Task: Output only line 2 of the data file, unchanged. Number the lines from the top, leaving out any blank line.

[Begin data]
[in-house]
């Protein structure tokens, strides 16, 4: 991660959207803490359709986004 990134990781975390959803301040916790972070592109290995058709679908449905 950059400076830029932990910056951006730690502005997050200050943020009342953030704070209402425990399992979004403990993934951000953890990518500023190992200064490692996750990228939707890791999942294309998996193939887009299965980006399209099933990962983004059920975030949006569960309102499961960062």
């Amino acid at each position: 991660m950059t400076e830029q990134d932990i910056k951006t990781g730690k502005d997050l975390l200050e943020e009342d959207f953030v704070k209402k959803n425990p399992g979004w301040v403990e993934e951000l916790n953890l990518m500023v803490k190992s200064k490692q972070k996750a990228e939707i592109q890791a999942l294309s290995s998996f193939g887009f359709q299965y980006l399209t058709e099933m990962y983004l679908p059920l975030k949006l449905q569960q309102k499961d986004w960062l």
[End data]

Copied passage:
């Protein structure tokens, strides 16, 4: 991660959207803490359709986004 990134990781975390959803301040916790972070592109290995058709679908449905 950059400076830029932990910056951006730690502005997050200050943020009342953030704070209402425990399992979004403990993934951000953890990518500023190992200064490692996750990228939707890791999942294309998996193939887009299965980006399209099933990962983004059920975030949006569960309102499961960062």